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Unabomber investigated in '82 Tylenol deaths

The FBI says it's investigating whether Unabomber Ted Kaczynski was involved in the 1982 Chicago-area Tylenol poisonings case that killed seven people.
Image:
Theodore Kaczynski, right, is led out of the Federal Courthouse by a US Marshal after a hearing in 1998 to determine his competency in Sacramento, Calif. The FBI said Thursday it is investigating whether Kaczynski — who engaged in a 17-year mail-bomb spree — was also behind the 1982 Tylenol poisonings.BOB GALBRAITH / AFP - Getty Images File
/ Source: NBC, msnbc.com and news services

The FBI says it's investigating whether Unabomber Ted Kaczynski was involved in the 1982 Chicago-area Tylenol poisonings case that killed seven people.

Kaczynski wrote in court papers filed in federal court in California last week that prison officials conveyed a request from the FBI in Chicago for DNA samples.

Chicago FBI spokeswoman Cynthia Yates confirmed Thursday that the agency has asked for Kaczynski's DNA. She says he's refused to voluntarily give a sample but declined to say whether the agency could compel him to provide one.

Seven people who took cyanide-laced Tylenol in Chicago and four suburbs died in the space of three days beginning Sept. 29, 1982. That triggered a national scare, prompting an untold number of people to throw medicine away and stores nationwide to pull Tylenol from their shelves. The poisonings led to the introduction of tamperproof packaging that is now standard.

No one was ever charged with killing the seven people who died, though one-time suspect James W. Lewis served more than 12 years in prison for trying to extort $1 million from the painkiller's manufacturers.

Kaczynski, 68, is serving a life sentence without the possibility of parole after pleading guilty in 1998 to setting 16 explosions that killed three people and injured 23 others in various parts of the country.

In a 10-page letter filed with U.S. District Court in Sacramento, Calif. last week and obtained by the Sacramento Bee, Kaczynski wrote, "the FBI wanted a sample of my DNA to compare with some partial DNA profiles connected with a 1982 event in which someone put potassium cyanide in Tylenol."

The Bee noted that amateur sleuths have long speculated that Kaczynski could be linked to the Tylenol case, as his parents lived in the Chicago area. Kaczynski said in the court filing that he has "never even possessed any potassium cyanide," the Bee reported. 

John Balasz, Kaczynski's attorney, said he thinks the FBI wants Kaczynski's DNA simply to rule him out as a suspect.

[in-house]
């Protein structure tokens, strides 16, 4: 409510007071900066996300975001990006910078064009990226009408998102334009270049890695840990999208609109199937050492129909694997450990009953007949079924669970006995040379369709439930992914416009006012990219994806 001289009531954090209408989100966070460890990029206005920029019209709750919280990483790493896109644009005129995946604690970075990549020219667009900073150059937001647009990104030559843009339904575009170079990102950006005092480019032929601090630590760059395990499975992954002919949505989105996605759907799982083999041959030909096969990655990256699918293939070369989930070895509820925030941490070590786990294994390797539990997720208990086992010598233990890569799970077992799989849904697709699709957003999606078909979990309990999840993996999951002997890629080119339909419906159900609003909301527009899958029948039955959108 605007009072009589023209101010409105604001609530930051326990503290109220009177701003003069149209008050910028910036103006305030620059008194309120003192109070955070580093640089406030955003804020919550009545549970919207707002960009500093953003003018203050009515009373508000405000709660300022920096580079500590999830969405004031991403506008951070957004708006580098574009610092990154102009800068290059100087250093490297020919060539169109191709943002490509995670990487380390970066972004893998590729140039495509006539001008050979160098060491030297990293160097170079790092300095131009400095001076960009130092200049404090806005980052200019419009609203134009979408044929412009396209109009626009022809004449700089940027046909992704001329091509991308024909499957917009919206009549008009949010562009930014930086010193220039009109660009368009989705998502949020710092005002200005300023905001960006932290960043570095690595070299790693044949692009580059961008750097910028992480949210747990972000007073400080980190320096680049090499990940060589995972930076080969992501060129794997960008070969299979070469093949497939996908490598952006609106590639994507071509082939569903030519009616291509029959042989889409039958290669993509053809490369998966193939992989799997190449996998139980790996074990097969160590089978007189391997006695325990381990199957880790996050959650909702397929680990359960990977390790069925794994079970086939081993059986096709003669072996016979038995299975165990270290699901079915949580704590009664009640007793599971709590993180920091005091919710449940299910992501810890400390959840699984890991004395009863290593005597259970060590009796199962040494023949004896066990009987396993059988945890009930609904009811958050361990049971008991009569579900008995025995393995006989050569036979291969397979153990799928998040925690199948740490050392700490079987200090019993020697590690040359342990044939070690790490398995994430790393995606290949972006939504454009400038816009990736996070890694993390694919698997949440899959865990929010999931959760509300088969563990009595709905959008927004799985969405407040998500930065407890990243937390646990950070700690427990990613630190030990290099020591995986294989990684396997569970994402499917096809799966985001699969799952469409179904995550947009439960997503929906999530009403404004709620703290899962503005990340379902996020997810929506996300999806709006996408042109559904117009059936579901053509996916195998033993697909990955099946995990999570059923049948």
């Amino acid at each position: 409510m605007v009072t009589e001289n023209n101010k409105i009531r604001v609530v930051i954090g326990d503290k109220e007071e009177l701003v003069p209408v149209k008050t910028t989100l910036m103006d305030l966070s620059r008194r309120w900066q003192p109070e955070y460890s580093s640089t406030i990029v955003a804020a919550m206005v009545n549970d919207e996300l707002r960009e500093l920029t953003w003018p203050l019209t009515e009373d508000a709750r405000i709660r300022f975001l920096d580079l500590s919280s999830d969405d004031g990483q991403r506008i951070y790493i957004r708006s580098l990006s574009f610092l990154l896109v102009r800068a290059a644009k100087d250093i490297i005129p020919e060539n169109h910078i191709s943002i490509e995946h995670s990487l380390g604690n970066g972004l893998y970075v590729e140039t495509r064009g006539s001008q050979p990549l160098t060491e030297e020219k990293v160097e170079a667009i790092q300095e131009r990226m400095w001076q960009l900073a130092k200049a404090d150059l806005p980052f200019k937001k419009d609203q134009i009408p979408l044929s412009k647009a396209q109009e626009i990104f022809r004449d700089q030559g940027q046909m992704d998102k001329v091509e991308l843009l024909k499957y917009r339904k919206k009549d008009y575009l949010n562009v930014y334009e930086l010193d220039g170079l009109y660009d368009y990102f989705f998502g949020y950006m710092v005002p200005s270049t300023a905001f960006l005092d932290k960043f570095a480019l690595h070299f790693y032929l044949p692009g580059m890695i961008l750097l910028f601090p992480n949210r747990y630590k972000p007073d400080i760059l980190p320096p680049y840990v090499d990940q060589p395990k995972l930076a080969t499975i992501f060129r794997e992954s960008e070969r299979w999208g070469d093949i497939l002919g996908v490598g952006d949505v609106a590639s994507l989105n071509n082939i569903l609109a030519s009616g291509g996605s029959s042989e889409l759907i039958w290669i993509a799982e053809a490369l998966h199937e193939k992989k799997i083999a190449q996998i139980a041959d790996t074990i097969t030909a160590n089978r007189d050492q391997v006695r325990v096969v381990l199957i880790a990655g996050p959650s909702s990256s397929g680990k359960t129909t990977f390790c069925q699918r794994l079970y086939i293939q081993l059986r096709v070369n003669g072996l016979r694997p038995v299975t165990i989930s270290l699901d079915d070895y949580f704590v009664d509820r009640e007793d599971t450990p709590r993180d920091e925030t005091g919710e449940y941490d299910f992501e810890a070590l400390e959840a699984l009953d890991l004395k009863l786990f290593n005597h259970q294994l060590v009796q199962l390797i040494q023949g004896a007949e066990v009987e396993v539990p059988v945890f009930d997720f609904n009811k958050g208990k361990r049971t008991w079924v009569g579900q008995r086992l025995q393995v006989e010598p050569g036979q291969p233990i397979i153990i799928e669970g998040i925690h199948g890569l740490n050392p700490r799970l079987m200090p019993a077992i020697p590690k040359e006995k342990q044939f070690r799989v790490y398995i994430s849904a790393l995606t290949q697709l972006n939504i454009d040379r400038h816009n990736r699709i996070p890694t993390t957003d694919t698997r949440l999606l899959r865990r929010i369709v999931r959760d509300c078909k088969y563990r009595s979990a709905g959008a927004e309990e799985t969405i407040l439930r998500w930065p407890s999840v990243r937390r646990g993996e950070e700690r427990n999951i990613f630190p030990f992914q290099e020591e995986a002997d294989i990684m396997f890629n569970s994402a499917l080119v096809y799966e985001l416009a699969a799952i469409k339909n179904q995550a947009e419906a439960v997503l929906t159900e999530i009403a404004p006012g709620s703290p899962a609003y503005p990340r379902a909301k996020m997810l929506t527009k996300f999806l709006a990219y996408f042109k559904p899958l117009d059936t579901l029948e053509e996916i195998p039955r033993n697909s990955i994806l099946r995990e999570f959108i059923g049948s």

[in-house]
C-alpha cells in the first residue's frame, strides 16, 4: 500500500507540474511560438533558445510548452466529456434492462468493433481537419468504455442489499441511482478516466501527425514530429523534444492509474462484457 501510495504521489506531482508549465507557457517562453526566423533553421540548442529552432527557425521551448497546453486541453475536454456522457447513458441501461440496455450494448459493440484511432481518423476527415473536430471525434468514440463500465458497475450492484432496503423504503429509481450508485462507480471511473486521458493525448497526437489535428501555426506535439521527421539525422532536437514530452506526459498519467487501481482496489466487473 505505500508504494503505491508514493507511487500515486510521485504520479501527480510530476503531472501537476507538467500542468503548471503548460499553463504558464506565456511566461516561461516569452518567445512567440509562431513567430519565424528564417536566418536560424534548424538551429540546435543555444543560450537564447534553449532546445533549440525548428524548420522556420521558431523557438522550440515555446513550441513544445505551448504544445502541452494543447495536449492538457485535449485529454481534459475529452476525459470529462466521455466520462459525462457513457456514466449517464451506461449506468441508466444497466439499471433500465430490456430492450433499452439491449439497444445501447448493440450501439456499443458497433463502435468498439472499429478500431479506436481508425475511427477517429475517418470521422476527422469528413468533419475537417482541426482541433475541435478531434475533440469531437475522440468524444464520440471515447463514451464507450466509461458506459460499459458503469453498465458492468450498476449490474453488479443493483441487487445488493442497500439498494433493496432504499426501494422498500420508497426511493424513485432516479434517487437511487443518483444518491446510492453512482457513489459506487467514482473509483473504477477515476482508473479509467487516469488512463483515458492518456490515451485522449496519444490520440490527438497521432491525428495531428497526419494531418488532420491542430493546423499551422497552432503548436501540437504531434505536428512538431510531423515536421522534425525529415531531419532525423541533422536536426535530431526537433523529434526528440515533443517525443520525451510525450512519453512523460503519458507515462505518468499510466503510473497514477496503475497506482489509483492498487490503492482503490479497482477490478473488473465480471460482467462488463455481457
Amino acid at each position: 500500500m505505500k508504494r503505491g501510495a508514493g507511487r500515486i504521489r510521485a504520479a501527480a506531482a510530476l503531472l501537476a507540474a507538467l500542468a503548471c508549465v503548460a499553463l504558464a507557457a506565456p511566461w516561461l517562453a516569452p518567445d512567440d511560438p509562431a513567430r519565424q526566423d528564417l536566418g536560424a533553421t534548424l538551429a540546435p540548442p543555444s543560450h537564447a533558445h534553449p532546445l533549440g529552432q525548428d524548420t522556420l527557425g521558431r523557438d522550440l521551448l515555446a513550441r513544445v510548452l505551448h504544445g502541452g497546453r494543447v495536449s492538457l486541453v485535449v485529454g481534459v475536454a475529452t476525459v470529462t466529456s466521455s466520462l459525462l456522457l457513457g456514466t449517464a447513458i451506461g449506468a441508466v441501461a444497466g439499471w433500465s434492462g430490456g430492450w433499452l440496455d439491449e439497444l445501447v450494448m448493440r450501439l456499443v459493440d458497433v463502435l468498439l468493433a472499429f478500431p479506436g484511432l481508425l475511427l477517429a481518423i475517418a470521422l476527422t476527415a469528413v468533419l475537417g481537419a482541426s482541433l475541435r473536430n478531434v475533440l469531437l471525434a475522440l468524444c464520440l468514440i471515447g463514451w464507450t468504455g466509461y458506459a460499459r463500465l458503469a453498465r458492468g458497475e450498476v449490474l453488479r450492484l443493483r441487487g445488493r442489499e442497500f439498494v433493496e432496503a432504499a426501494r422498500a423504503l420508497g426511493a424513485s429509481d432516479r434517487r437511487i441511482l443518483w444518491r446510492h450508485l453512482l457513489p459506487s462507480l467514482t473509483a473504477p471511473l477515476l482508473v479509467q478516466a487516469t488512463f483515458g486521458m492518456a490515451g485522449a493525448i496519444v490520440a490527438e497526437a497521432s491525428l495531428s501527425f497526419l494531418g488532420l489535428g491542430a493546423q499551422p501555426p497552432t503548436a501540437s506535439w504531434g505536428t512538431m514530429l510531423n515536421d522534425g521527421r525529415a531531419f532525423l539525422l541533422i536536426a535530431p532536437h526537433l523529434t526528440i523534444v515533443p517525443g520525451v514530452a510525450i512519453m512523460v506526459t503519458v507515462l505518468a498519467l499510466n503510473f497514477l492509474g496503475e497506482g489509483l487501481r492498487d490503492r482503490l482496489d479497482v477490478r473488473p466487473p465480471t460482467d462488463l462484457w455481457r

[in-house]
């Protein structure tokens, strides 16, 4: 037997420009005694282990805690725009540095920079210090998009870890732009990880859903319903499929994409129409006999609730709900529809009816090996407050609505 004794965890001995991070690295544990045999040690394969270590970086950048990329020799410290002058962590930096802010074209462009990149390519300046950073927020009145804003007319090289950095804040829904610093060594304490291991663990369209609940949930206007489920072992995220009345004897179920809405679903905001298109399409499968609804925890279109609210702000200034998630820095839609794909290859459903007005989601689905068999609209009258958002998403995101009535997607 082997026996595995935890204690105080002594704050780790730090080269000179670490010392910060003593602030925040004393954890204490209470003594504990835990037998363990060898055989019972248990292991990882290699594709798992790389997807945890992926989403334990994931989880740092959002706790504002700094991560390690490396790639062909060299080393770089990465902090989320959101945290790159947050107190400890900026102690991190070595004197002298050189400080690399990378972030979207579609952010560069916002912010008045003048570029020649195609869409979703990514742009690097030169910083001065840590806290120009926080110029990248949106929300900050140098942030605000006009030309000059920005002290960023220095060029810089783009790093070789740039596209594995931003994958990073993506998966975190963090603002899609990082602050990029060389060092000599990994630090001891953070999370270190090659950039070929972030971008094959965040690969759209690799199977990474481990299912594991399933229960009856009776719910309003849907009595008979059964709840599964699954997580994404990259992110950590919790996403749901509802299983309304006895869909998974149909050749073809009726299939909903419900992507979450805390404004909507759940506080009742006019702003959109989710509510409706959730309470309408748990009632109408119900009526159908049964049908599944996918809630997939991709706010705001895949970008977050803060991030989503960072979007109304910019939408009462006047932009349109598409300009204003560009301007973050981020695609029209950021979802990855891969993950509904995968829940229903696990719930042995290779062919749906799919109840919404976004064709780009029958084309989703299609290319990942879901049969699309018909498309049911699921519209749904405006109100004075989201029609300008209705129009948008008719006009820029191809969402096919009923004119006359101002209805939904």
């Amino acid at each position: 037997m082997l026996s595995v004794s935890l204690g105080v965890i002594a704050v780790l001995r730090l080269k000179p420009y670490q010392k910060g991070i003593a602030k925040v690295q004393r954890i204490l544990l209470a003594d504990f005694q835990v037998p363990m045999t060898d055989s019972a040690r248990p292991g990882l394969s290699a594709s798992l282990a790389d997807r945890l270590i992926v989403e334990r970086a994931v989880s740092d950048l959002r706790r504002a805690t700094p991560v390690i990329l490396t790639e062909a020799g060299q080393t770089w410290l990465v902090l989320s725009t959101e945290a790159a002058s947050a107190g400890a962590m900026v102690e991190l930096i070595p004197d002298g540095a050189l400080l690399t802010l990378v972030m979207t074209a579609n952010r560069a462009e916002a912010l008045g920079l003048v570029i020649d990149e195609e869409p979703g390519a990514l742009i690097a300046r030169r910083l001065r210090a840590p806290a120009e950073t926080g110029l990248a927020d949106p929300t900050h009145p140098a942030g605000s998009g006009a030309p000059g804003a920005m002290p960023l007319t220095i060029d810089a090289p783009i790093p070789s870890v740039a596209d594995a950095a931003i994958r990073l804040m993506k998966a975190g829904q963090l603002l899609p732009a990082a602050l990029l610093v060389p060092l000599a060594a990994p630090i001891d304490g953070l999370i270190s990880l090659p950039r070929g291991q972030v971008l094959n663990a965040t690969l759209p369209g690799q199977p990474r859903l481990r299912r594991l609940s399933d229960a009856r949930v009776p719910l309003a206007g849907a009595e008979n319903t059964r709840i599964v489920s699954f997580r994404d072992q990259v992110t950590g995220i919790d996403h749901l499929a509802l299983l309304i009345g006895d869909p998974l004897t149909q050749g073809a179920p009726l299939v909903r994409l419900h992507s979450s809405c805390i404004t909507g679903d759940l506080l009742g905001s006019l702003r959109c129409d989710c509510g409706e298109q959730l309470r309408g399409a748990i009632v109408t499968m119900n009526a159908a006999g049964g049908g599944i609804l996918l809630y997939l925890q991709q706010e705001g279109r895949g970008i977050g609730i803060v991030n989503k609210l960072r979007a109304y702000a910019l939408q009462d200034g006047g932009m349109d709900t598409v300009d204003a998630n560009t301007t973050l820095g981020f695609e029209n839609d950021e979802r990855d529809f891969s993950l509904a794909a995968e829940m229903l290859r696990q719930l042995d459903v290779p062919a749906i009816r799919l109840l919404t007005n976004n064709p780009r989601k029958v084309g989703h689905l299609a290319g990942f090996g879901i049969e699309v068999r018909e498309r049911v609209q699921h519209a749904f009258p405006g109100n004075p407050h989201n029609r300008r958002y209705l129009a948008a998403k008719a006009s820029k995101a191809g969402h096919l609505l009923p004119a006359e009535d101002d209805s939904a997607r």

"You've got to ask the FBI how serious they are. I think it's probably more that they want to exclude him," he said.

Balasz said he's "completely convinced" that Kaczynski had no involvement in the case.

Investigating a cold case
According to the report, the government responded to his filing, saying, "Kaczynski has not been indicted in connection with the Chicago Tylenol investigation, and no such federal prosecution is currently planned."

FBI officials told NBC News on Thursday that Kaczynski is one of several people asked to provide a DNA sample, as agents try to exhaust every possible angle they can think of in the long-running effort to solve the case.

Kaczynski's court filings were part of an attempt to block the auction of some of his personal effects that he said could be used as evidence to establish his alibi in the Tylenol case, the Bee report said.

A U.S. district judge ordered the items sold last August.

Nonetheless, the online auction of the items started Wednesday, with proceeds due to benefit the victims' families. The items include handwritten letters, typewriters, tools, clothing and several hundred books.

The FBI turned over possession of the items to the U.S. Marshals, who have contracted with Atlanta-based GSA Auctions to coordinate the sale, said Marshals spokeswoman Lynzey Donohue. She could not say how much money the agency expects to make during the auction, which runs through June 2.

"This is an unusual type of case," said Donohue. "It's really difficult to put a value on these items because of the intrinsic value they have based on his notoriety."

There is no minimum bid. Donohue said the agency believes museums, crime-collectible companies, universities and the public will be interested.